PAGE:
The Charles Hostler Student Center at American University of Beirut in Lebanon

For VJAA, this research has a much broader purpose than coming up with new gadgets to impress prospective clients. Most importantly, James and his colleagues use it to revise and refine the design process itself. From the firm’s award submission packet: “The critical function of our research is as much to provoke a rethinking or retooling of our process project-by-project as it is to inform the specific content of our work.”

It’s a design philosophy noted by previous winners of the AIA Firm Award, including David Miller, FAIA, of Miller Hull Partnership. “Theirs is an archetypal example of a reflective practice where they are constantly reevaluating the process with the undertaking of each new enterprise,” he wrote in a letter of recommendation.

The Dayton House in Minneapolis all images courtesy of VJAA

Until relatively recently, VJAA was a regional practice centered in the Upper Midwest, but its research has allowed it to create buildings that expertly respond to diverse geographies and climates in locations as varied as New Orleans and the Middle East. This research doesn’t only look forward to new levels of building performance and function; it also helps the firm look backwards. VJAA applied this practice approach in additions, renovations, and interventions to several Marcel Breuer–designed buildings on the Collegeville, Minn., campus of St. John’s University. In these mid-20th-century Brutalist buildings made of cast-in-place concrete, VJAA sensitively added new views, public spaces, and circulation routes, preserving the unique Modernist legacy of the campus and the work of an AIA Gold Medalist. Similarly, the firm’s international projects have explored how vernacular building traditions can be re-imagined with contemporary levels of function and performance.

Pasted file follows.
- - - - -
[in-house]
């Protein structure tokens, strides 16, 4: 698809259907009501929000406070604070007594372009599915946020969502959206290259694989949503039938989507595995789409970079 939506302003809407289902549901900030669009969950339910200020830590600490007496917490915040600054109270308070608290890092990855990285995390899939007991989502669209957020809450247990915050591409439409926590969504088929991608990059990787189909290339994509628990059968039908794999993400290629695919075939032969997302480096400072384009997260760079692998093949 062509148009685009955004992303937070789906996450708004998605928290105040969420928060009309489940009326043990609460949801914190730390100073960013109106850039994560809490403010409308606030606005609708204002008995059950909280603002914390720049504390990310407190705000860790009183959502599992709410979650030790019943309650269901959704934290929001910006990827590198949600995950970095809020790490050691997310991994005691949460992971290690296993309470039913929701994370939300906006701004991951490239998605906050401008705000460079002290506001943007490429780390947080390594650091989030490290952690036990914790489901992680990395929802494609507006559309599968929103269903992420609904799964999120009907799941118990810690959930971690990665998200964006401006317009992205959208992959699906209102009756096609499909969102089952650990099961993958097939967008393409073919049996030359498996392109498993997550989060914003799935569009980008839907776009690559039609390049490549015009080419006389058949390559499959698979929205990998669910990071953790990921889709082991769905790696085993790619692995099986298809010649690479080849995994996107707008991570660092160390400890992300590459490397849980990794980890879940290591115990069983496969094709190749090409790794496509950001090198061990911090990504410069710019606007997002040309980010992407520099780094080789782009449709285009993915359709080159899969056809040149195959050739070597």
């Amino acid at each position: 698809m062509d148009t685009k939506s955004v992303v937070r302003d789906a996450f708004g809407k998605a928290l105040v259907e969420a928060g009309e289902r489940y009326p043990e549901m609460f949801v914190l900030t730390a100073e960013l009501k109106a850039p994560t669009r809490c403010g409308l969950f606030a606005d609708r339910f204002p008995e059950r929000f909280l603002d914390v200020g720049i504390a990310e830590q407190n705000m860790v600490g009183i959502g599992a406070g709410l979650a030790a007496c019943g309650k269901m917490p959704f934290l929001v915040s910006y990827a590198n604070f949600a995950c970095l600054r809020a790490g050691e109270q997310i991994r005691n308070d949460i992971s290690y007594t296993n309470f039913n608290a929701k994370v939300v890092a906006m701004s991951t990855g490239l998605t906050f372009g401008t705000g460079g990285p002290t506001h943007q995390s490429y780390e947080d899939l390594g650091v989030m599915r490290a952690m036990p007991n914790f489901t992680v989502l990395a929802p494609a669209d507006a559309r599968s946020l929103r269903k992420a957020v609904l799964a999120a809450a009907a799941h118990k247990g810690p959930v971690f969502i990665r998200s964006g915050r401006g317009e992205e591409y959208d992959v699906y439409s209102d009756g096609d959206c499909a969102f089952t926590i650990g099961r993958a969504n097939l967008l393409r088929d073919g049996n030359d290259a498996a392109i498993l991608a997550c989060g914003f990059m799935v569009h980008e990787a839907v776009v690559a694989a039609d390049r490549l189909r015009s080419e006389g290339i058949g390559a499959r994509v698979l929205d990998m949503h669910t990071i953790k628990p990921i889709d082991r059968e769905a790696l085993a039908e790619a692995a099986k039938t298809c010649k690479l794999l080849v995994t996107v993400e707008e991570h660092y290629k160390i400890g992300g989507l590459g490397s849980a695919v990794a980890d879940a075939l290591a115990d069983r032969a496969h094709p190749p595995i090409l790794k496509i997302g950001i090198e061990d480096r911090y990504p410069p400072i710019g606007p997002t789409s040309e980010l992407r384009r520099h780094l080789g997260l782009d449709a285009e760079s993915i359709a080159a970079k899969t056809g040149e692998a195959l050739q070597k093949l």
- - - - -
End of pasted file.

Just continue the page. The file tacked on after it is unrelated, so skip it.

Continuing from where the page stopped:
“VJAA creates a place- and purpose-specific architecture founded on broad societal, technological, and artistic values,” wrote Andrea Leers, FAIA, of 2007 AIA Firm Award recipient Leers Weinzapfel Associates, in a recommendation letter. “Their work eloquently demonstrates the creative possibilities of joining environmental innovation, material exploration, and a thoughtful and economical response to site and program.”

The Lavin-Bernick Center for University Life at Tulane in New Orleans

Refinement and restraint

True to their Midwestern roots, VJAA’s aesthetic is unassuming, clean, subtle, and contextual; its buildings are unfailingly polite and friendly, no matter where in the world they’re located. “In an era frequently characterized by architectural indulgence and excess, VJAA is creating architecture of refinement and restraint,” wrote Leers in her recommendation letter.